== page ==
Submit a Manuscript to the Journal
Management & Organizational History
For a Special Issue on
Microhistory in Management History and Organization Theory
17 February 2023
Microhistory in Management History and Organization Theory
There has been a resurgence of interest in microhistory. The classic texts associated with the subject remain immensely popular: The Cheese and the Worms (Ginzburg, 1992); The Return of Martin Guerre (Zemon Davis, 1983); and The Great Cat Massacre (Darnton, 1984). These provide a reference point, which has provided the basis for increasing reflection on the theoretical significance and methodological distinctiveness of microhistory (Magnússon & Szijártó, 2013), such as the special issue of Past and Present on ‘Global History and Microhistory’ (Ghobrial, 2019). Attention has also been paid to microhistory from management and business history as well as organization studies (Bourguignon & Floquet, 2019; Decker, 2015).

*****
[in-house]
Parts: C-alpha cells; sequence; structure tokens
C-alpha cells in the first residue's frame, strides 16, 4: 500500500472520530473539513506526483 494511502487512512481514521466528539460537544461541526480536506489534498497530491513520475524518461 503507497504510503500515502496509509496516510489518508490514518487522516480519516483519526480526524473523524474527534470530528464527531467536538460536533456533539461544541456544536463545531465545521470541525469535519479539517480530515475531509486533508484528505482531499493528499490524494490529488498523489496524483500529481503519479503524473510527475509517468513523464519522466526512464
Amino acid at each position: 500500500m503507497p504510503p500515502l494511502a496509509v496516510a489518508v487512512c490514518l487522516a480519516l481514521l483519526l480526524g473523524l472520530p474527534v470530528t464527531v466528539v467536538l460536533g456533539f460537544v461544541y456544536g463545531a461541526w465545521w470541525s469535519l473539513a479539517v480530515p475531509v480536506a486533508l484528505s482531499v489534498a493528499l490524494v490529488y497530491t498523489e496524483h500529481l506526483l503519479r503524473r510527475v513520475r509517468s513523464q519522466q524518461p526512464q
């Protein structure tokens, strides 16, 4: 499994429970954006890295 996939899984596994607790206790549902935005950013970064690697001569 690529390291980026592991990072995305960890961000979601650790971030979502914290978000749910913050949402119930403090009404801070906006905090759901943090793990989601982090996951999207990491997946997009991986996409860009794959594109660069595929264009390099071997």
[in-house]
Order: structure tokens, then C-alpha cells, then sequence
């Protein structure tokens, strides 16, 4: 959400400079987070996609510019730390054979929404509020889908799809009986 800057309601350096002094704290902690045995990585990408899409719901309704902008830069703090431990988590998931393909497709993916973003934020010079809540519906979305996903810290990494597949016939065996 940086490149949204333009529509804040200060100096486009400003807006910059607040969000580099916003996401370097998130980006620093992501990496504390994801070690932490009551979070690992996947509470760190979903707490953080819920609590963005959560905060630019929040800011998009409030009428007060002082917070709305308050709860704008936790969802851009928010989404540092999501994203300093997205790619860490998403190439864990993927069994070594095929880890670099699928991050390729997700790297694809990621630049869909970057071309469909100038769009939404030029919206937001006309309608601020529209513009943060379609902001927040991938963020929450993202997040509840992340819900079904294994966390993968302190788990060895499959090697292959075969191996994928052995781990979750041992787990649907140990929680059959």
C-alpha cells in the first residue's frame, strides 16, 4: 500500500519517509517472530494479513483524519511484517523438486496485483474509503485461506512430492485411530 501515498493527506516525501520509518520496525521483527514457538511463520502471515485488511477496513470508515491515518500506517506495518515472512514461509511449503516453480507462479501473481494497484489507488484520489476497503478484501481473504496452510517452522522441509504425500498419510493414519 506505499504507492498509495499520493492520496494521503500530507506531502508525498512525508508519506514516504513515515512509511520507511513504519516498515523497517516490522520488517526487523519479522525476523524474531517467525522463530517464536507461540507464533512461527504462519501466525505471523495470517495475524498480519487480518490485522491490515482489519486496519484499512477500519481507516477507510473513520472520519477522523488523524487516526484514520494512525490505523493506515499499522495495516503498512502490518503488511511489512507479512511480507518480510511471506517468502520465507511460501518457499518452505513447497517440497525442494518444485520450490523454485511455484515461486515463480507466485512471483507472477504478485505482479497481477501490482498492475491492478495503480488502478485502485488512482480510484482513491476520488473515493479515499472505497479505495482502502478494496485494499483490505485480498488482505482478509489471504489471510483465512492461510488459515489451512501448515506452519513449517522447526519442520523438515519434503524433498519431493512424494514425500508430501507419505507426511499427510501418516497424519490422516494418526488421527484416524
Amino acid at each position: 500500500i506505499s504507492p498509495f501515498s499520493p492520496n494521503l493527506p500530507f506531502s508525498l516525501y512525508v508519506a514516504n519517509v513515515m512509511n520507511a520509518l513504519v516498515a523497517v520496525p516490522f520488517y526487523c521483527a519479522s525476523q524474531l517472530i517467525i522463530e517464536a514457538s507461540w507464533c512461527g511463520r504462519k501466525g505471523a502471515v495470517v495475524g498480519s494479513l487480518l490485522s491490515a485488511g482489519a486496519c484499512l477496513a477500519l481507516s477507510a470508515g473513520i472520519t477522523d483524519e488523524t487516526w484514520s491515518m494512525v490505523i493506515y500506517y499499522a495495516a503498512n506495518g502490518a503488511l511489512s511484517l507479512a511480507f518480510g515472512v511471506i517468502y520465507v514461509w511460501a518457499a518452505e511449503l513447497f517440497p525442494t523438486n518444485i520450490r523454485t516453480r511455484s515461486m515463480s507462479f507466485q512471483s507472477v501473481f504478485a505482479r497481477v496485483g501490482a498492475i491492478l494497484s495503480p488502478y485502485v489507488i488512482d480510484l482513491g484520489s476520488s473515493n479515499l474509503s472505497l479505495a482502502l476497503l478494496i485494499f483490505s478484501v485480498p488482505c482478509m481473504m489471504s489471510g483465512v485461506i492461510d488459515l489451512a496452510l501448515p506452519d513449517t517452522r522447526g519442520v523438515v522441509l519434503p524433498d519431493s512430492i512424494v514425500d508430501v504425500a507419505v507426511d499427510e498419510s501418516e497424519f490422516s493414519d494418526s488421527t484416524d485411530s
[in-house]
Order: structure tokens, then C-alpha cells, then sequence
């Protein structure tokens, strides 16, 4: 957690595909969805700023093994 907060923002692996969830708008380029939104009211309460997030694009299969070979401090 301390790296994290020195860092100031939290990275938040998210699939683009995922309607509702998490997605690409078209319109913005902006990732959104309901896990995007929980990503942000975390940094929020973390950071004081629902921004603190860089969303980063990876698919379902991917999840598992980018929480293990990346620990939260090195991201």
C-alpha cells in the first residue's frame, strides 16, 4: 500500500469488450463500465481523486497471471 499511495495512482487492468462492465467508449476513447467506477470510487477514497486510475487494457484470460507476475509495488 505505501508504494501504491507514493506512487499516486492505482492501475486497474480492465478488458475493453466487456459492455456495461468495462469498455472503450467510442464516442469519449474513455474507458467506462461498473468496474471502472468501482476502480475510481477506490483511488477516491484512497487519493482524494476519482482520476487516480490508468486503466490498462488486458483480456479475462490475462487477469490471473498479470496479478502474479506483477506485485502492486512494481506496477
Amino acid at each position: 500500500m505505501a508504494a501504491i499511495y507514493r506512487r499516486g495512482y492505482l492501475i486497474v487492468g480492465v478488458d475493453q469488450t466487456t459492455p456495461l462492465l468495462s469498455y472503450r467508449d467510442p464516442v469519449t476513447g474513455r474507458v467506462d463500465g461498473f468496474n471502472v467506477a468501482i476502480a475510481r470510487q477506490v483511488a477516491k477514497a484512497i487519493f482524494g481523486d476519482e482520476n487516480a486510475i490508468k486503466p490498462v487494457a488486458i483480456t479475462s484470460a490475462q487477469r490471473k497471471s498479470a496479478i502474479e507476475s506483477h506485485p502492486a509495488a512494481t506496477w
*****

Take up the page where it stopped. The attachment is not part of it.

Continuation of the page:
Microhistory offers an opportunity to reconceptualise relationships which lie at the heart of historical research and historiography: the historical nexus between the particular and the general, agency and structure, the micro and the macro. Microhistorians are known for their methodological habit of reading sources forensically in their search for historical clues. It implies reading historical sources ‘against the grain’ (Decker & McKinlay, 2020, pp. 26-27), or as Levi (2019: 41) puts it, ‘beyond the edge of the page’, carefully looking for what Ginzburg refers to as “unintended evidence” (Ginzburg, 2016). The use of microhistory as a magnifying glass can be seen as the equivalent of a detective’s tool. Sherlock Holmes´ working methods are often used as a metaphor for microhistory’s careful readings and detection of clues (Ginzburg, 2013 (1979)), often within “exceptional normal” cases (Grendi, 1977).